This is the four article in a weekly series titled, “TWiG – This Week in Geocaching”. Each week I hope to highlight my personal geocaching treks and comment on anything that I find of interest that’s going on in the world of geocaching (i.e. geocaching related websites, forum posts, blogs, podcasts, etc.).
I can’t think of a better way to start off the new year than with a First to Find (FTF). On New Year’s Day I took the boys out for a quick hunt and found my 4th FTF. However, the day didn’t start as a quest for an FTF.
I wanted to start a new tradition with my boys by finding at least one geocache on New Year’s Day. It was a wet and cold day and I didn’t want to keep them out long and get them sick, so one find was all we needed. Our first stop was a previous DNF. The description of the cache had thrown me off, and I had been looking in a completely wrong place. Here’s an excerpt from the cache description for The Cracker Barrel Cache:
At the February ’05 meet & greet, I found a cache, and in that cache was a bag of circular mirrors. A Beautiful Disasterpiece asked what they were for, and someone said to stick them on our shoes for “the Cracker Barrel cache.” A few months later, we made a cache run to HSV [Huntsville, Alabama]. On the way to a cache, we spotted a Cracker Barrel. “Could this be the one?” we thought. We never got out of the car to look (too many muggles), and to this day, it frustrates me that I never got to use my little round mirror.
From this description I was expecting the cache to be under something in which a mirror would help me to see it. Even after I bought a couple different mirrors, I still couldn’t find it. My last attempt for this cache was in August, and visiting the cache during this time of year made it much easier to see. The cache was not under anything, it was a bison tube hanging from the branch of a nearby tree. Why the cache owner alluded for the need of a mirror escapes me. But, I guess that’s all part of the game.
After we got home and logged our New Year’s Day find, I did a quick search for more caches in the area. The first one on the list was a new multi-cache titled “Cache Depot“. I told the boys about it and they were eager to go for an FTF. It was their first FTF attempt and also their first multi-cache. We quickly found the first stage, and a few minutes later we found the cache and a brand new log book. They were really excited about getting an FTF and really enjoyed the hunt with the multi-cache.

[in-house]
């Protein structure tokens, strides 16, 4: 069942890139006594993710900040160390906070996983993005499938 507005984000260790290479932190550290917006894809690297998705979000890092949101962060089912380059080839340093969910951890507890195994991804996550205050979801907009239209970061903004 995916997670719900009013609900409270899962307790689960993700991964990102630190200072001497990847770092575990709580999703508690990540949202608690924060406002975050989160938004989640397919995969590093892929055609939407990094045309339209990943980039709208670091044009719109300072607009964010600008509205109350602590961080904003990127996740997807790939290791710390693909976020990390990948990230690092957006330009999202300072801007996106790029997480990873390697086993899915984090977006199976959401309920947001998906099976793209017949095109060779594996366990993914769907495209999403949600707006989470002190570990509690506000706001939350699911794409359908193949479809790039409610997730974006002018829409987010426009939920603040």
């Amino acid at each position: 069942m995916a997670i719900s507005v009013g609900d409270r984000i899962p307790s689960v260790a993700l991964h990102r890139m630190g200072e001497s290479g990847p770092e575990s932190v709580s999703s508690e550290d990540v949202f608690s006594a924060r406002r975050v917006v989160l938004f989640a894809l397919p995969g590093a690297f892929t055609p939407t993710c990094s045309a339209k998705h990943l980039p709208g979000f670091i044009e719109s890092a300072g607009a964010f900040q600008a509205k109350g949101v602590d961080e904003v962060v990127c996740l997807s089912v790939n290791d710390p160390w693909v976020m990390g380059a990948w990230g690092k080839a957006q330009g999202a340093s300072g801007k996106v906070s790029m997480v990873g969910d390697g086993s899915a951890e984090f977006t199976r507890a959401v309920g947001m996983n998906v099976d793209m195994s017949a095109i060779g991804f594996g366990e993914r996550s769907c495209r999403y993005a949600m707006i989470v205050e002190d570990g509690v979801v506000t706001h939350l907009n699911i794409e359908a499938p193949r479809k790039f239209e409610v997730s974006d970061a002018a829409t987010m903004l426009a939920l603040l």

Just Back on Track
I finally dropped off the Just Foolin’ Travel Bug that I mentioned in my first TWiG article, Getting Back to Caching. I wanted to get it into a cache before the new year, and on December 30th I got to drop it off. Once again, my apologizes to geobirders (the travel bug owner) for holding on to it for so long and not getting it moved along sooner.
As Heard of on the Podcacher Podcast
Thursday I was surprised to find that my blog was mentioned on the Podcacher Podcast. It was a mid-week nano show about logging DNFs and referenced my last TWiG article, Logging DNFs. Check out the show notes, the forum posts about the show, listen to the show, and subscribe to the Podcacher Podcast. Thanks to Sonny and Sandy for mentioning my blog and to everyone who took the time to check it out.
Geocaching in the News
Here are few links to geocaching articles that have appeared in the news during the past week:
Treasure Hunt in Park Causes Bomb Scare (WBAY-TV)
A treasure hunting game in a North Fond du Lac park caused some tense moments Sunday morning.
Police called in the Brown/Outagamie County Bomb Squad when someone reported seeing a man put a suspicious object on the ground at Yellowstone Trail Park. Police found it was a PVC pipe and a small plastic container.
They eventually learned from others in the area that it was part of geocaching, a hide-and-seek game using different navigational techniques.
North Fond du Lac Police called a Green Bay bomb squad Sunday morning when they thought they had a bomb on their hands, but it turned out to be a device used in a popular treasure-hunting game called “Geocaching.”
Police were notifying residents near Yellowstone Trail Park of the suspicious device when they were told the object was part of the game, according to a press release from North Fond du Lac Police Detective Sgt. Brian Liethen.
One of my goals with this series of articles is to help keep me in the caching spirit and to remind me how much fun is involved with geocaching. I always appreciate comments and suggestions, so feel free to leave them here or send me an email. Have a great week and happy caching!